Written on July 1, 2020
Author: Lewis Gavin

Real Time Concert Ticket Recommendations with Rockset


When building data-driven applications, it’s been a common practice for years to move analytics away from the source database into either a slave, data warehouse or something similar. The main reason for this is that analytical queries, such as aggregations and joins, tend to require a lot more resources. When running, the detrimental impact on database performance could reverberate back to front-end users and have a negative impact on their experience.

Analytical queries tend to take longer to run and use more resources because firstly they are performing calculations on large data sets and also potentially joining lots of data sets together. Furthermore, a data model that works for fast storage and retrieval of single rows probably won’t be the most performant for large analytical queries.

To alleviate the stress on the main database, data teams often replicate data to an external database for running analytical queries. Personally, with MongoDB, moving data to a SQL-based platform is extremely beneficial for analytics. Most data practitioners understand how to write SQL queries, however MongoDB’s query language isn’t as intuitive so will take time to learn. On top of this, MongoDB also isn’t a relational database so joining data isn’t trivial or that performant. It therefore would be beneficial to perform any analytical queries that require joins across multiple and/or large datasets elsewhere.

To this end, Rockset has partnered with MongoDB to release a MongoDB-Rockset connector. This means that data stored in MongoDB can now be instantly indexed in Rockset through a built-in connector. In this post I’m going to explore the use cases for using a platform like Rockset for your aggregations and joins on MongoDB data and walk through setting up the integration so you can get up and running yourself.

Recommendations API for an Online Event Ticketing System

To explore the benefits of replicating a MongoDB database into an analytics platform like Rockset, I’ll be using a simulated event ticketing website. MongoDB is used to store weblogs, ticket sales and user data. Online ticketing systems can often have a very high throughput of data in short time frames, especially when sought after tickets are released and thousands of people are all trying to purchase tickets at the same time.

It is therefore expected that a scaleable, high-throughput database like MongoDB would be used as the backend to such a system. However, if we are also trying to surface real-time analytics on this data, this could cause performance issues especially when dealing with a spike in activity. To overcome this, I’ll use Rockset to replicate the data in real time to allow computational freedom on a separate platform. This way, MongoDB is free to deal with the large volume of incoming data, whilst Rockset handles the complex queries for applications, such as making recommendations to users, dynamic pricing of tickets, or detecting anomalous transactions.

I’ll run through connecting MongoDB to Rockset and then show how you can build dynamic and real-time recommendations for users that can be accessed via the Rockset REST API.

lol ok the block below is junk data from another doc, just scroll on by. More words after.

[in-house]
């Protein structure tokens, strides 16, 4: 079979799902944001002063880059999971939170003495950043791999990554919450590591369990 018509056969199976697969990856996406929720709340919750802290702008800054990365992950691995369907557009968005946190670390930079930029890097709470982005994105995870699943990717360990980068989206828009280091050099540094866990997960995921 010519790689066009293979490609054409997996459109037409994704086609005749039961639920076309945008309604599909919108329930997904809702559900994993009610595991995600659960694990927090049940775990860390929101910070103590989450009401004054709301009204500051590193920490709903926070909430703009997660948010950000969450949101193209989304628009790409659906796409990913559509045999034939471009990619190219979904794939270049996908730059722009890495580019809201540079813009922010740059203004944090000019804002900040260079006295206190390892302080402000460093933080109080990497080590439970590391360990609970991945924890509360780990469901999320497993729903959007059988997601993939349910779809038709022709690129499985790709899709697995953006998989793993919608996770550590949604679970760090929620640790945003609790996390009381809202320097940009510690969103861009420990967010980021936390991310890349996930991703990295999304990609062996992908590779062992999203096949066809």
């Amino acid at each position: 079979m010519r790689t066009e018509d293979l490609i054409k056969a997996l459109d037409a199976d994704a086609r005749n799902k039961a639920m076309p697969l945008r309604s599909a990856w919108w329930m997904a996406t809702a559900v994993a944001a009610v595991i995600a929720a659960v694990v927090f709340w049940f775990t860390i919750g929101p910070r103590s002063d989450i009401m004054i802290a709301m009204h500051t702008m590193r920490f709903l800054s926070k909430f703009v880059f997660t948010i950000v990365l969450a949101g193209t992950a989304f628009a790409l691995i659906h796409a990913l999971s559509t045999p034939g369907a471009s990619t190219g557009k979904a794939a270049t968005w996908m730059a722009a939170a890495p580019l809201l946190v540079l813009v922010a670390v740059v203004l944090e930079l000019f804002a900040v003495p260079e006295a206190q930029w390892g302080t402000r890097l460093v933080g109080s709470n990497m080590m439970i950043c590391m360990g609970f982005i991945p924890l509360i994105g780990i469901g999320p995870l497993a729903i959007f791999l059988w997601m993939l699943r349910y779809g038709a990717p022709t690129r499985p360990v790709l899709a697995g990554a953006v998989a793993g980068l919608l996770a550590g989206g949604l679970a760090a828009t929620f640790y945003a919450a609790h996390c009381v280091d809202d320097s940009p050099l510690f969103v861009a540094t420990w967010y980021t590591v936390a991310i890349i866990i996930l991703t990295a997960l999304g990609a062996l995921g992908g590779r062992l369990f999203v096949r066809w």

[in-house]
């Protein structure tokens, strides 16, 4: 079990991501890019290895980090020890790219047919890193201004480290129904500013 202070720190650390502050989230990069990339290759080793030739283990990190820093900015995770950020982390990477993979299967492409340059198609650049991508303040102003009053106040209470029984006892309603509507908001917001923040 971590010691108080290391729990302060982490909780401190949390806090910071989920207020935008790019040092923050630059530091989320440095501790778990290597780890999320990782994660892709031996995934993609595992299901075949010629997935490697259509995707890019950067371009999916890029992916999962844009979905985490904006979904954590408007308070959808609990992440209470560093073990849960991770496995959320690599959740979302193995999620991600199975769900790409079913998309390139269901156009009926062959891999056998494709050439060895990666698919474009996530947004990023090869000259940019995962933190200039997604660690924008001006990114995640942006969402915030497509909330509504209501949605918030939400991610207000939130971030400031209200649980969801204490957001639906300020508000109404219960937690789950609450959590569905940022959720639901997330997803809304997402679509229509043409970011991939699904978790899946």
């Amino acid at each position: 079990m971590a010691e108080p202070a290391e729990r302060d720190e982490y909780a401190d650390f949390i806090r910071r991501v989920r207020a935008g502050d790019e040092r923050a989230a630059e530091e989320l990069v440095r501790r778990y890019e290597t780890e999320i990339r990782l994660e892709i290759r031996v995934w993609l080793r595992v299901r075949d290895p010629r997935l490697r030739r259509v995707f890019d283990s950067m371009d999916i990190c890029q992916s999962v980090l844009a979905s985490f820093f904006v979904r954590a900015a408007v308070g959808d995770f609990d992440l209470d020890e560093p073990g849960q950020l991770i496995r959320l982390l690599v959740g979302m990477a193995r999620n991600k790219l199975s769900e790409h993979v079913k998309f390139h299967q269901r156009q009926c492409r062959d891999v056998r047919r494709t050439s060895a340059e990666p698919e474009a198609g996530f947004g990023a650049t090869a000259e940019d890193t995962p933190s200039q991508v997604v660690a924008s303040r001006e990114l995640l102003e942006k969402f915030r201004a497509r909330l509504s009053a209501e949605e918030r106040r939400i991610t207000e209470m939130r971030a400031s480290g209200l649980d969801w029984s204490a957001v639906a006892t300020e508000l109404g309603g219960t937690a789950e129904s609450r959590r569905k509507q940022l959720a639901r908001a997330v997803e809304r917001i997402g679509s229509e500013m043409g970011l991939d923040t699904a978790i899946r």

Connecting MongoDB to Rockset

The MongoDB connector is currently available for use with a MongoDB Atlas cluster. In this article I’ll be using a MongoDB Atlas free tier deployment, so make sure you have access to an Atlas cluster if you are going to follow along.

To get started, open the Rockset console. The MongoDB connector can be found within the Catalog, select it and then click the Create Collection button followed by Create Integration.

As mentioned earlier, I’ll be using the fully managed MongoDB Atlas integration highlighted in Fig 1.

mongodb-integration Fig 1. Adding a MongoDB integration

Just follow the instructions to get your Atlas instance integrated with Rockset and you’ll then be able to use this integration to create Rockset collections. You may find you need to tweak a few permissions in Atlas for Rockset to be able to see the data, but if everything is working, you’ll see a preview of your data whilst creating the collection as shown in Fig 2.

Fig 2. Creating a MongoDB collection

Using this same integration I’ll be creating 3 collections in total: users, tickets and logs. These collections in MongoDB are used to store user data along with favourite genres, ticket purchases and weblogs respectively.

After creating the collection, Rockset will then fetch all the data from Mongo for that collection and give you a live update of how many records it has processed. Fig.3 shows the initial scan of my logs table reporting that it has found 4000 records but 0 have been processed.

mongodb-initial-scan Fig 3. Performing initial scan of MongoDB collection

Within just a minute all 4000 records were processed and brought into Rockset, as new data is added or updates are made, Rockset will reflect them in the collection too. To test this out I simulated a few scenarios.

Testing the Sync

To test the syncing capability between Mongo and Rockset I simulated some updates and deletes on my data to check they were synced correctly. You can see the initial version of the record in Rockset in Fig 4.

example-user-record Fig 4. Example user record before an update

Now let’s say that this user changes one of their favourite genres, let’s say fav_genre_1 is now ‘pop’ instead of ‘r&b’. First I’ll perform the update in Mongo like so.

db.users.update({"_id": ObjectId("5ec38cdc39619913d9813384")}, { $set: {"fav_genre_1": "pop"} } )